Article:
I can't remember how many times my grandpa told me; when he was a kid, the price of a loaf of bread was a nickel and how he worked in the oil fields for 50 cents a day. When I graduated from high school in 1964 gold was at $35 per ounce and our coinage was silver. At the age of 17, inflation had no real meaning. I had no past to compare it to. When I went shopping, I had no idea of what was a fair price for hamburger per pound. By the time I was 30, my perceived values of what things should cost were well rounded. Inflation was still not an issue. When I got to be 50, I started to take notice of the price my father paid for our house when I was a kid, $28,000. Then I remembered back to my first car in 1969, a brand new Lemans’ convertible, only $3,000. With the comparison, inflation seems rather obvious.
If you talk to the average guy on the street, inflation might as well be nuclear physics. The idea that government spending without matching taxes creates inflation, makes the listeners eyes glaze over. The general public takes price increases for granted; prices and wages always go up (just like housing). The worker’s wages increase each year and this gives everyone the feeling that they are making more money (it’s the carrot on the stick). The government doesn’t even have to raise taxes, inflation does it for them.
The milestones for government induced inflation are rather subtle if not embarrassing. In 1964 it cost the mint $1.29 to purchase the silver to make 5 quarters. Needless to say, that 4 cent loss was eliminated. In 1965, the government reduced the silver content in the coinage from 90% to 0% silver, and no one blinked an eye (the half dollar and dollar went to 40% silver up to 1969). In the next 5 years, the bad money chased out the good. Silver disappeared from circulation.
At that point, you’d think the story is over. Well, in 1982 our government had another “mark to reality moment.” It was now costing them 2 cents to buy the copper for a one cent coin. They then introduced this new copper cladded zinc cent.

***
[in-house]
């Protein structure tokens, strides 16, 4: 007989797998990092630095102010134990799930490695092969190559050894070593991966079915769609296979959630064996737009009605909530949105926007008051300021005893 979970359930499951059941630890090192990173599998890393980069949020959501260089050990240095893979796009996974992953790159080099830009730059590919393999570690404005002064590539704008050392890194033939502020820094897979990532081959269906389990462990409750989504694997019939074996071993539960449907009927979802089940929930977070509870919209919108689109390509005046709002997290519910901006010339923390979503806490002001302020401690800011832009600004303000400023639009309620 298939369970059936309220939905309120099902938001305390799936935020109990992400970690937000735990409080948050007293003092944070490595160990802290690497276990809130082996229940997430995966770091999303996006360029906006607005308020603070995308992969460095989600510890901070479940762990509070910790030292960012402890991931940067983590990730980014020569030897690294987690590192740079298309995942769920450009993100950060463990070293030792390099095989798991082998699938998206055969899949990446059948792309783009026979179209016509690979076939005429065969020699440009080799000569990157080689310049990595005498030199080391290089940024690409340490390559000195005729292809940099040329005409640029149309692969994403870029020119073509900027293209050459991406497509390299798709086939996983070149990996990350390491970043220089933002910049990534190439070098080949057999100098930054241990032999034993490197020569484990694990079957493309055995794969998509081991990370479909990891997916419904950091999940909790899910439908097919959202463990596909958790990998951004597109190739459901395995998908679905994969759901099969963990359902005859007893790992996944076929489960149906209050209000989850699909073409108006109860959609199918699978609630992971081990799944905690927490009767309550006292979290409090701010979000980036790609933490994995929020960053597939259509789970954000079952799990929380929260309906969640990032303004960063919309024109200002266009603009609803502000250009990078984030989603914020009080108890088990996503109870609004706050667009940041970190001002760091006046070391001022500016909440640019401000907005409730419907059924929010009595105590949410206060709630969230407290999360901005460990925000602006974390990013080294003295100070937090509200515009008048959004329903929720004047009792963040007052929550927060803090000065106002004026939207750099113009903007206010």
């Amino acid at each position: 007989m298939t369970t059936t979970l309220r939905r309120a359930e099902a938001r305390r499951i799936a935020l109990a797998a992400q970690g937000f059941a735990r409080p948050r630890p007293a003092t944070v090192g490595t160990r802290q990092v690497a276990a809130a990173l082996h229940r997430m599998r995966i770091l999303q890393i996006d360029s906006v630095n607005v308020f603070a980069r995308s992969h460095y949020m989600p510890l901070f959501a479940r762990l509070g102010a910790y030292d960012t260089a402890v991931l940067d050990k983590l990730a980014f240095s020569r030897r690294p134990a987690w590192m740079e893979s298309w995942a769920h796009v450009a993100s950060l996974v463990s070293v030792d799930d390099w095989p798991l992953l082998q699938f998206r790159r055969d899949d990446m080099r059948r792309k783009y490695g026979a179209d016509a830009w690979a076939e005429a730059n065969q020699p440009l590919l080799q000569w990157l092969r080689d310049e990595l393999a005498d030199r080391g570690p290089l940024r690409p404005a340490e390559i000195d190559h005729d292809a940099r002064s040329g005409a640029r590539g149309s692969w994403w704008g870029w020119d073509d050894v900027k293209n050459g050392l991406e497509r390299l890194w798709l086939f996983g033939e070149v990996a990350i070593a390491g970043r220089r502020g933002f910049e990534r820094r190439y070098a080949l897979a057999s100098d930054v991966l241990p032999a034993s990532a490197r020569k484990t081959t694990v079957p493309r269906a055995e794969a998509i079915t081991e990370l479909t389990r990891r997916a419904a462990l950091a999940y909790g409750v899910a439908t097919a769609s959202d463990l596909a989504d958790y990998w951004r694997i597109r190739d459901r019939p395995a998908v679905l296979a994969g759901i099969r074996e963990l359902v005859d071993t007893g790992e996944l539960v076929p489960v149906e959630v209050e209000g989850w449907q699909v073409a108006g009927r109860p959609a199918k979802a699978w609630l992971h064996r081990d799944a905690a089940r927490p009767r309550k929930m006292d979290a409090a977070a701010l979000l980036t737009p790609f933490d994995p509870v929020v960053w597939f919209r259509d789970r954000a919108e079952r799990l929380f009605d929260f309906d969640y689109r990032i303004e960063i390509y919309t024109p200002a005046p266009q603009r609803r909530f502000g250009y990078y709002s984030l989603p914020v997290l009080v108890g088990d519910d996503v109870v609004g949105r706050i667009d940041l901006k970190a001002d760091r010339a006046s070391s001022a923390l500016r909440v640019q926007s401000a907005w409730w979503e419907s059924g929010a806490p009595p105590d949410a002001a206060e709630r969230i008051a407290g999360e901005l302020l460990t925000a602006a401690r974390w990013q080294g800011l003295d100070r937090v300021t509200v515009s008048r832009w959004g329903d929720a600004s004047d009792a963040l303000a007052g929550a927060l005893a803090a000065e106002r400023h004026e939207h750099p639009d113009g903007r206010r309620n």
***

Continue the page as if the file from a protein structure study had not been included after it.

Our currency is no longer backed by anything except the “full faith and credit of our government.” The churches in this country work on the same principle—a lot of faith and prayer. In government, it’s called “Winging it!” (It involves a lot more prayer than the religious model).
We have traveled from the gold backed currency’s of 1930’s to the Silver backed currency’s of the 1950’s to the Copper currency’s of the 1970’s. It kind of makes you wonder what has really happened to our monetary system since the last conversion 28 years ago, when we went off the “copper standard” onto the zinc.
Today’s generation of high school grads is no different from ours forty years ago. At the checkout counter the other day, a young girl (21) in front of me bought a pack of cigarettes for $6.50. They have always been that price for her (I can remember paying a quarter a pack). I now understand my grandfather’s irritation over the price of bread increasing. It's not hard to catch on to what the government is doing, it just takes time. Inflation is a little like sawing a quarter inch off of grandpa's favorite walking cane each week. It's good for a few laughs until he catches on.